Although the present invention has been described with reference to preferred embodiments, numerous modifications and variations can be made and still the result will come within the scope of the invention. No limitation with respect to the specific embodiments disclosed herein is intended or should be inferred.

Patent Citations
Cited PatentFiling datePublication dateApplicantTitle
US3453493 *Apr 17, 1968Jul 1, 1969James B Godwin JrStatic cable system for fuel tanks
US3887254 *Jan 25, 1974Jun 3, 1975Kearney National IncElectric grounding apparatus
US3942674 *Jul 31, 1974Mar 9, 1976Nelson Ardell HElectrical grounding for tank floating cover
US4806937 *Dec 31, 1987Feb 21, 1989General Electric CompanyPower distribution system for a phased array radar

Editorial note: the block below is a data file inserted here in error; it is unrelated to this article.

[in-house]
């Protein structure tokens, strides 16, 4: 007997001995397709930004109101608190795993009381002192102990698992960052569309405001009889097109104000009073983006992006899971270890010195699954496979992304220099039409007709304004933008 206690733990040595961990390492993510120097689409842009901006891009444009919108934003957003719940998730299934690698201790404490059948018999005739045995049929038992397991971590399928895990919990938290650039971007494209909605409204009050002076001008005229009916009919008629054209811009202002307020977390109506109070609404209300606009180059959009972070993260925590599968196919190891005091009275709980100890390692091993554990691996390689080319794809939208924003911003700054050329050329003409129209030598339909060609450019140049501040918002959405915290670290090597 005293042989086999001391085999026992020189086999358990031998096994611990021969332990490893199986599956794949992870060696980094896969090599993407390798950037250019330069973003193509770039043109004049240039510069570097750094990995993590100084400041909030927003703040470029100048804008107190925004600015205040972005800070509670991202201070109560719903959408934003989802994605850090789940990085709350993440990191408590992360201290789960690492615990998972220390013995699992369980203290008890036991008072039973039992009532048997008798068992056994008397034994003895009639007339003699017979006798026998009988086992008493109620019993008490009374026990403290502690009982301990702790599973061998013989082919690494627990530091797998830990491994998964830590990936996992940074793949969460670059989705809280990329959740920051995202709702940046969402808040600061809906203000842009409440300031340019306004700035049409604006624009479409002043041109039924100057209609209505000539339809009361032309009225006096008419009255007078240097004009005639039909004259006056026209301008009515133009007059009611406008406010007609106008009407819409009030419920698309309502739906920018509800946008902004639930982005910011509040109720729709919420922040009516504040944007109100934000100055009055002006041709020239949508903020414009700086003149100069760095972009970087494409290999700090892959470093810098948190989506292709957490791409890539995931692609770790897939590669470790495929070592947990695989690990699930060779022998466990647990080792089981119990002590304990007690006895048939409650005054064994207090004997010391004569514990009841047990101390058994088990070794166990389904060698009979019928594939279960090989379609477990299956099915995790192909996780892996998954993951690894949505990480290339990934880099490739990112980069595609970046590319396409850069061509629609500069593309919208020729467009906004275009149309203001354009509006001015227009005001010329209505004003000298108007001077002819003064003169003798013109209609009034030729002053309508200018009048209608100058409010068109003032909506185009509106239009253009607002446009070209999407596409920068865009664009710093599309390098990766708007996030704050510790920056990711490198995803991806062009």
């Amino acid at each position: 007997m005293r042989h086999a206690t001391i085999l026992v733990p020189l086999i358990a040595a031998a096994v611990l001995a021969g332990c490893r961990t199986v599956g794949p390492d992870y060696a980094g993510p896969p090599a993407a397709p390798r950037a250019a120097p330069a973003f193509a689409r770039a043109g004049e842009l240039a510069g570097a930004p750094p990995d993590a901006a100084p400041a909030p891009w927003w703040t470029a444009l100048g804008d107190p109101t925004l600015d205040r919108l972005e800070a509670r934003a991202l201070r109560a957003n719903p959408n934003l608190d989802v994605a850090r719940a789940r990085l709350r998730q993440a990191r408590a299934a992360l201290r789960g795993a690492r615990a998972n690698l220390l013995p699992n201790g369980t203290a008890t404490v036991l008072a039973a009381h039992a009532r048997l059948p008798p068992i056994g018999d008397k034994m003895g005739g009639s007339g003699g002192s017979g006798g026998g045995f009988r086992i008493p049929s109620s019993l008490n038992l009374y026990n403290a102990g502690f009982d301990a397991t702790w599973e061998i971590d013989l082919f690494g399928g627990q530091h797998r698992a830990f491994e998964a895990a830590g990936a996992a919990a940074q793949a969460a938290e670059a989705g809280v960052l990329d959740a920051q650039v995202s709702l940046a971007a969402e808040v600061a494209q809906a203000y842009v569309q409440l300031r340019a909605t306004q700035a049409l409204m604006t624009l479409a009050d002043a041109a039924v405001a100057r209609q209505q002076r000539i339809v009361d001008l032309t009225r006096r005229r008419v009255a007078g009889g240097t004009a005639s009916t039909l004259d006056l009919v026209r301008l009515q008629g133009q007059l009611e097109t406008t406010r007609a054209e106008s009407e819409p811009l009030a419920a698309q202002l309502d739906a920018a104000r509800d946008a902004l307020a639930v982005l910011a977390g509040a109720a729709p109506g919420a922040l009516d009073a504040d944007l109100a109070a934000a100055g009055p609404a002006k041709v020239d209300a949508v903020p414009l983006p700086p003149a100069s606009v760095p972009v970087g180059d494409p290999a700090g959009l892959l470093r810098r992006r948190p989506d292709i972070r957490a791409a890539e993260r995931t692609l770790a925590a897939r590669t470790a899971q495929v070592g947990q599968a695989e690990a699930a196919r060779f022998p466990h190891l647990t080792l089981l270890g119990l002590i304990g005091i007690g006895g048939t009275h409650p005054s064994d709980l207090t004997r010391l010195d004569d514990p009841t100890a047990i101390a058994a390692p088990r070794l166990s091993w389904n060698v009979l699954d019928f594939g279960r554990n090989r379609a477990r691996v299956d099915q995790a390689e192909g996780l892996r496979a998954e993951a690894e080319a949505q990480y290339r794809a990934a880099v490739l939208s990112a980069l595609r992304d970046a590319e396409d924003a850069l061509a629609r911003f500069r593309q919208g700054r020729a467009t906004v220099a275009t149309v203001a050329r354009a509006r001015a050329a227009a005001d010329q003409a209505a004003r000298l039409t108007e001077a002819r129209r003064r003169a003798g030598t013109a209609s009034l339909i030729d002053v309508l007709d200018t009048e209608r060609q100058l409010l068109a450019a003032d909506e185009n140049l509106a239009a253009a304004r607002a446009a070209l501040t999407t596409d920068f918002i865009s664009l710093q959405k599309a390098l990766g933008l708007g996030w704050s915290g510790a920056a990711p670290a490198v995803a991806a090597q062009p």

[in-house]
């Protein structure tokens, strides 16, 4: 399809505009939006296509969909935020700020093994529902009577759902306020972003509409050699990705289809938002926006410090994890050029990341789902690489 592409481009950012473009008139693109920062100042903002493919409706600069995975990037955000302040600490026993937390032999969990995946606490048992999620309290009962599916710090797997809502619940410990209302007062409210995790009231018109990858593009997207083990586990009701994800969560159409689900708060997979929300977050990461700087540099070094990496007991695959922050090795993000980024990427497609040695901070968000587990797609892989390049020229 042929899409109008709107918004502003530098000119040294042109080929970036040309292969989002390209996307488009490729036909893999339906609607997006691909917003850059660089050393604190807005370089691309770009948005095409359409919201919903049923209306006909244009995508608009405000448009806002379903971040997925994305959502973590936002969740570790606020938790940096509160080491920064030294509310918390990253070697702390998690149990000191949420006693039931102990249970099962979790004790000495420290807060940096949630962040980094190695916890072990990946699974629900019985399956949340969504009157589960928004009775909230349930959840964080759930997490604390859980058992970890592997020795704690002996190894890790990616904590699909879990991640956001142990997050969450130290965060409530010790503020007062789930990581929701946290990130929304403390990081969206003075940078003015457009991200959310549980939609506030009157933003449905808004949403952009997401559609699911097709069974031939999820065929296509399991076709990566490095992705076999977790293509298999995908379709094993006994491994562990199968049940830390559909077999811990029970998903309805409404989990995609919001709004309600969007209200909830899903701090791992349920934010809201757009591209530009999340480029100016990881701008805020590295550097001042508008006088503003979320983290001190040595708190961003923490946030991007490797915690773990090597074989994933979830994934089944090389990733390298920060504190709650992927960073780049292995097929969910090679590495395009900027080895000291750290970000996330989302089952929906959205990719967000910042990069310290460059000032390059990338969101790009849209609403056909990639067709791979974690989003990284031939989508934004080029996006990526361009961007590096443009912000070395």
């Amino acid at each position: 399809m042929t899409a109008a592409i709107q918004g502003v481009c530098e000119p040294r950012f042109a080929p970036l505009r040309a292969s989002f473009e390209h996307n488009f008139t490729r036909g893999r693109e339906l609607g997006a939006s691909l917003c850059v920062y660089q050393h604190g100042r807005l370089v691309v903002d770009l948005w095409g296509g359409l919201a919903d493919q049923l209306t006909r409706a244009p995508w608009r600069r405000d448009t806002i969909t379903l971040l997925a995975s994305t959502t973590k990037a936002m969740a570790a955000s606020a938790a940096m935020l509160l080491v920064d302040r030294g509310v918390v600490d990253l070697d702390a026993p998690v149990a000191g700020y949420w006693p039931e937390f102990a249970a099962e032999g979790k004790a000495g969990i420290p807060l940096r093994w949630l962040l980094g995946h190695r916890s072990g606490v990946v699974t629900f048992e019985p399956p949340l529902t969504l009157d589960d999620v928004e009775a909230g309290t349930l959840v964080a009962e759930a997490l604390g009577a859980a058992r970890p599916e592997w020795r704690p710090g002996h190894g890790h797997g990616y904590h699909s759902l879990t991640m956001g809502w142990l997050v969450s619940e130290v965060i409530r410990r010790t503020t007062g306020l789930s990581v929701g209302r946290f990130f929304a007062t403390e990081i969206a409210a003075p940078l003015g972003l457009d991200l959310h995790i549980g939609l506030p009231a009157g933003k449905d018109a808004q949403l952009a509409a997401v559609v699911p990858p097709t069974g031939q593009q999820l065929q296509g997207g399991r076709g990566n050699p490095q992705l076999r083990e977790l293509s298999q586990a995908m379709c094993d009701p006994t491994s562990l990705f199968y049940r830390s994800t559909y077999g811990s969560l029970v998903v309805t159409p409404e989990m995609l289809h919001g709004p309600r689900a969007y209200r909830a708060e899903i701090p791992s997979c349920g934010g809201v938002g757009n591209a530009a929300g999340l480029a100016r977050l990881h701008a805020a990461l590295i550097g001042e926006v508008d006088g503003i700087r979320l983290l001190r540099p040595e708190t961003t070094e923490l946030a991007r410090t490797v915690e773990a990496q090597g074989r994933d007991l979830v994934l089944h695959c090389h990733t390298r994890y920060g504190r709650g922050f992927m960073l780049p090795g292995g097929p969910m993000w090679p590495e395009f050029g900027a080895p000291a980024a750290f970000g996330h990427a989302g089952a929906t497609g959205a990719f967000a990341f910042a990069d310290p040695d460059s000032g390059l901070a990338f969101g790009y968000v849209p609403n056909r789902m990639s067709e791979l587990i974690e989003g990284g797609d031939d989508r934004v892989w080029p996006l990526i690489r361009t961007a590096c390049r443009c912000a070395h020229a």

US4940859 *Jul 24, 1989Jul 10, 1990Daniel PetersonTelephone cord take-up reel assembly
US5159523 *Oct 24, 1990Oct 27, 1992Cornerstone Fuels, Inc.Grounding system and detection circuit for fueling
US6127934 *Apr 7, 1998Oct 3, 2000Aplc, Inc.Truck grounding system
Non-Patent Citations
Reference
1Prior sale of earlier and differnet test model in Israel on or about Jul. 28, 1999. (Not prior art act under 102).
Referenced by
Citing PatentFiling datePublication dateApplicantTitle
US8481851Feb 24, 2011Jul 9, 2013Raytheon CompanyVariable length lightning strike down-conductor
US8624748Apr 11, 2011Jan 7, 2014Alltec CorporationFloating roof monitoring system
US8776968Feb 24, 2011Jul 15, 2014Raytheon CompanyCable reel axle shaft with integrated radio frequency rotary coupling
US9001488 *Oct 22, 2012Apr 7, 2015Lightning Master CorporationStatic electricity dissipation drain and standoffs for by-pass conductors of floating roof tanks
US20130081738 *Sep 28, 2012Apr 4, 2013Matthias FeddeFuel nozzle